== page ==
El Camino Frances

The Traditional Route from France

Eastern Galicia

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Hospital de la Condesa via Samos/Sarria to Barbadelo

6 June 1993 and 26/27 June 2002

My two journeys over this stage were very different because in 1993 I went directly to Barbadelo via Saria and in 2002 I took an extra day to visit the monastery at Samos.

1993. By morning I had recovered from my illness and the sun was shining. The walk along the ridge was very good with extensive views on both sides. At times the valleys below were full of clouds while we walked in the sunshine.

We then dropped down through the sunken roads and dry stone walls (much like Dartmoor) and into Triacastela. Here we found another shop where you could have a bottle of beer while waiting in line to be served. I was now well enough to join in this tradition.

After Triacastela we pressed on through pleasant countryside to Saria where we gathered together with other walkers to decide where to stay. No one was sure where the refugio was so our party had a very late lunch (3.30) while some others went to enquire about accommodation. It then started raining very heavily and a very wet girl came in from the refugio to tell us that it was already full and there were not even any mattresses left for the floor.

Our party then split up with some going to a hostal and four of us, Oscar, Tomas, Santi and myself walking on to the next refugio at Barbadelo (about 1½ hours). There was no shop or bar here but we had eaten a substantial meal in Saria and were carrying enough food for a snack.

Alto do poio

Our stay here coincided with a general election in Spain and the refugio was also the polling station for the village. During the evening we had a constant stream of visitors coming in to vote and also question us about our journeys and home towns. We had a very pleasant evening in this small, friendly village.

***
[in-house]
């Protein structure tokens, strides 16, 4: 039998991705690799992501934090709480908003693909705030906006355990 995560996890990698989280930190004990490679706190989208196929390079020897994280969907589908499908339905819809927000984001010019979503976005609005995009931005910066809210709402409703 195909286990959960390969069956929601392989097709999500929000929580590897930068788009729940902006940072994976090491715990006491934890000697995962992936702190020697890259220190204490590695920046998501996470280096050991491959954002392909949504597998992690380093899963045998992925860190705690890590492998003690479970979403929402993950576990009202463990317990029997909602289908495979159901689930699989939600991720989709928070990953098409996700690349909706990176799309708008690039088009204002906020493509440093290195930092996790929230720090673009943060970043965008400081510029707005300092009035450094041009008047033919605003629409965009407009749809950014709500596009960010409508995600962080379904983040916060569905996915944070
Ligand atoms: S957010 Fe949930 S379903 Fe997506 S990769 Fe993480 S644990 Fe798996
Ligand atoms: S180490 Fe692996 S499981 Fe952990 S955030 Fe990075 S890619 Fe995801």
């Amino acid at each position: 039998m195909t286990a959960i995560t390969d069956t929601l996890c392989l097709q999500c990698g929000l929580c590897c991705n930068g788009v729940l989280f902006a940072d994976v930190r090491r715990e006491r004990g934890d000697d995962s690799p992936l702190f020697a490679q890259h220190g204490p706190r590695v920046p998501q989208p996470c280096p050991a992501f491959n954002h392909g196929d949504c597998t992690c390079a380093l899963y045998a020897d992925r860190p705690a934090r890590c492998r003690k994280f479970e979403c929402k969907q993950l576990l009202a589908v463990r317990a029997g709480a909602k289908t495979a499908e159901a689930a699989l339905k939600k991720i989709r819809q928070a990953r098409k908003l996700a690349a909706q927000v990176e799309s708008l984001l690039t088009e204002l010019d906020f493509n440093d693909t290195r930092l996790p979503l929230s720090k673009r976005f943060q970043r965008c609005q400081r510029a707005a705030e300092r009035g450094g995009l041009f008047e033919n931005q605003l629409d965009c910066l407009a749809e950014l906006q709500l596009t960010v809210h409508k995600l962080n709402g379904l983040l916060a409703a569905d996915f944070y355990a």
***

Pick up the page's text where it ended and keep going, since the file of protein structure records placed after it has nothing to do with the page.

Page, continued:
Fonfria

2002. This was a nice cool day for walking the ridge and the injured members of our gang were easily able to keep up with us. After a coffee break in a bar at Alto do Poio, and fruit juice soon after in an interesting looking restaurant in Fonfria, we dropped down through the country lanes to Triacastela. Here we gathered in our stragglers in the first bar in town from which we could see that the refugio was not yet open.

Triacastela

Most of us decided to move on to Samos so, after a quick snack we set off following the road alongside the river towards the monastery. The Camino eventually left the road and there were a few hilly tracks before Samos. As we approached the monastery we were told by pilgrims who were moving on that the refugio was crowded (40 to a room) and not in good condition so some of us booked rooms in the hotel across the road from the monastery.

Samos

We were having a siesta before attending vespers and mass when a violent hailstorm with thunder broke out. We were very lucky not to be caught out in this and it was only a short dash across the road for the service. Not many monks seem to be in residence but the singing was reinforced by local people and was very nice.

Samos refugio

Afterwards we all gathered for a meal in the dining room of the hotel and had for sweet Torta de Santiago, a flat almond cake with brandy soaked into the base. Since we were now in Galicia we also had to get used to finishing a meal with orujo (aguardiente).

Samos

The rain continued during the night so we all had to pack damp laundry in the morning.

Next morning six of us gathered for breakfast in the hotel resulting in our latest start yet. It was almost 9am before we set out and soon spread out along the way to Saria. I was last on the road because I had to wait for the bank to open as the automatic cash machine was offline.

In Saria it took a little time for our group to find one another but we eventually wound up in an internet café to catch up on e-mails over a couple of beers and to shelter from the rain. After a meal most of us set off for Barbadelo leaving two behind. Brent (from North Carolina) was waiting for his sister to arrive by train and Lindsey was tired.

Refugio at Barbadelo

Once again we claimed the last bunks in the small refuge and were able to hang out our damp clothes under a shelter. The rain of the last two days had left us with too many clothes for the existing lines so we had to tie together bootlaces to accommodate the excess.

Our afternoon siesta was curtailed when we discovered a mobile snack bar parked outside the refugio so we lashed together two double bunks for an ad hoc party. The smallest of the party (Judith) was sent outside at regular intervals for more wine but then we heard about the restaurant which had opened in a farmhouse about 200 metres up the road.

We all adjourned to Pedro’s restaurant for huge soups (Caldo Gallego) and samples of his home made orujo (his photo was on the label). By the time we left to gather in our laundry (still wet) we were all quite merry.